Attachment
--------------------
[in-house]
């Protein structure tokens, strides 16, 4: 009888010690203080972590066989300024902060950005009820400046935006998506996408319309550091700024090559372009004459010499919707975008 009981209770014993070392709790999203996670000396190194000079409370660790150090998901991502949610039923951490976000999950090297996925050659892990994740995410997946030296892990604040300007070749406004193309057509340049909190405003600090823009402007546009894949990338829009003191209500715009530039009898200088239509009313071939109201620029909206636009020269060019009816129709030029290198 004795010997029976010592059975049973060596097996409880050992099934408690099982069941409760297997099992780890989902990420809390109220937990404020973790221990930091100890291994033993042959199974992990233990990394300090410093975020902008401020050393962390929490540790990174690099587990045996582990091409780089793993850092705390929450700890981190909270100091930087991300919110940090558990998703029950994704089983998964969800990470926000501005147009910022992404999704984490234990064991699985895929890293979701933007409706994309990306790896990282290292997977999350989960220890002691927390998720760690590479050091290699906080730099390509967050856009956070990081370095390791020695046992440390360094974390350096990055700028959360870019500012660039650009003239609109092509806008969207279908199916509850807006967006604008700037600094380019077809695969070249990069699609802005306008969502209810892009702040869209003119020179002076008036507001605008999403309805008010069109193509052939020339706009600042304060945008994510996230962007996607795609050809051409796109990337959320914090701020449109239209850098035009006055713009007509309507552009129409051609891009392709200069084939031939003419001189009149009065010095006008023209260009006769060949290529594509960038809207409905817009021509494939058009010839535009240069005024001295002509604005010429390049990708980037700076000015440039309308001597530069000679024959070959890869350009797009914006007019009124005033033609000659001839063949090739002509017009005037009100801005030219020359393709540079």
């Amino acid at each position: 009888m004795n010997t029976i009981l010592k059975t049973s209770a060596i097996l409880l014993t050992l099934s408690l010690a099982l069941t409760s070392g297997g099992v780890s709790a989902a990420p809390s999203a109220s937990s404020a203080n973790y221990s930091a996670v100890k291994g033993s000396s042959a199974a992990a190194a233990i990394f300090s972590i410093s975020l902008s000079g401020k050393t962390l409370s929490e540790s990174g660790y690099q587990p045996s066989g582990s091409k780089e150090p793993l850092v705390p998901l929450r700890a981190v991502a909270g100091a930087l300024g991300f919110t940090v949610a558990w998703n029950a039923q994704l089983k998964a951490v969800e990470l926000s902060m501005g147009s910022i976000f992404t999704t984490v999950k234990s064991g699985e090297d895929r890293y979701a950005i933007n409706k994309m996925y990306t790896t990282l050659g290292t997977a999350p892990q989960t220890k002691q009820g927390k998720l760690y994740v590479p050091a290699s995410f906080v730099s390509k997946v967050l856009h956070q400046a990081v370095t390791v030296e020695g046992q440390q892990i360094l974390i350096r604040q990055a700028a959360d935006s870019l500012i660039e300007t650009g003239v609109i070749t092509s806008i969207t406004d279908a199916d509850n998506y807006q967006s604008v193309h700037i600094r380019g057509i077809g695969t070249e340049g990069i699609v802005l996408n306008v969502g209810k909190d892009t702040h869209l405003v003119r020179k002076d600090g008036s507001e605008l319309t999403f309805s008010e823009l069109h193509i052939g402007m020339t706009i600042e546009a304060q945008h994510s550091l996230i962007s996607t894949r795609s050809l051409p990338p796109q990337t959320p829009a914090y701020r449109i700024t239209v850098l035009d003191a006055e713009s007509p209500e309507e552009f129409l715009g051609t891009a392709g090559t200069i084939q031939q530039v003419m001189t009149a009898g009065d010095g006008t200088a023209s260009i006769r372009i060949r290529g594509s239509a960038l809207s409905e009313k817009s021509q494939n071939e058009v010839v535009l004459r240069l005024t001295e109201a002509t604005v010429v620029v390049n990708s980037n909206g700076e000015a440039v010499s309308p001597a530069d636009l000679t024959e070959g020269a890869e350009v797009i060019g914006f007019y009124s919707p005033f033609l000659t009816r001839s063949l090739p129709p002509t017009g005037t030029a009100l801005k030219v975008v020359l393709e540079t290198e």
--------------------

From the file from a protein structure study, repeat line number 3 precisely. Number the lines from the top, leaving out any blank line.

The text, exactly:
């Amino acid at each position: 009888m004795n010997t029976i009981l010592k059975t049973s209770a060596i097996l409880l014993t050992l099934s408690l010690a099982l069941t409760s070392g297997g099992v780890s709790a989902a990420p809390s999203a109220s937990s404020a203080n973790y221990s930091a996670v100890k291994g033993s000396s042959a199974a992990a190194a233990i990394f300090s972590i410093s975020l902008s000079g401020k050393t962390l409370s929490e540790s990174g660790y690099q587990p045996s066989g582990s091409k780089e150090p793993l850092v705390p998901l929450r700890a981190v991502a909270g100091a930087l300024g991300f919110t940090v949610a558990w998703n029950a039923q994704l089983k998964a951490v969800e990470l926000s902060m501005g147009s910022i976000f992404t999704t984490v999950k234990s064991g699985e090297d895929r890293y979701a950005i933007n409706k994309m996925y990306t790896t990282l050659g290292t997977a999350p892990q989960t220890k002691q009820g927390k998720l760690y994740v590479p050091a290699s995410f906080v730099s390509k997946v967050l856009h956070q400046a990081v370095t390791v030296e020695g046992q440390q892990i360094l974390i350096r604040q990055a700028a959360d935006s870019l500012i660039e300007t650009g003239v609109i070749t092509s806008i969207t406004d279908a199916d509850n998506y807006q967006s604008v193309h700037i600094r380019g057509i077809g695969t070249e340049g990069i699609v802005l996408n306008v969502g209810k909190d892009t702040h869209l405003v003119r020179k002076d600090g008036s507001e605008l319309t999403f309805s008010e823009l069109h193509i052939g402007m020339t706009i600042e546009a304060q945008h994510s550091l996230i962007s996607t894949r795609s050809l051409p990338p796109q990337t959320p829009a914090y701020r449109i700024t239209v850098l035009d003191a006055e713009s007509p209500e309507e552009f129409l715009g051609t891009a392709g090559t200069i084939q031939q530039v003419m001189t009149a009898g009065d010095g006008t200088a023209s260009i006769r372009i060949r290529g594509s239509a960038l809207s409905e009313k817009s021509q494939n071939e058009v010839v535009l004459r240069l005024t001295e109201a002509t604005v010429v620029v390049n990708s980037n909206g700076e000015a440039v010499s309308p001597a530069d636009l000679t024959e070959g020269a890869e350009v797009i060019g914006f007019y009124s919707p005033f033609l000659t009816r001839s063949l090739p129709p002509t017009g005037t030029a009100l801005k030219v975008v020359l393709e540079t290198e």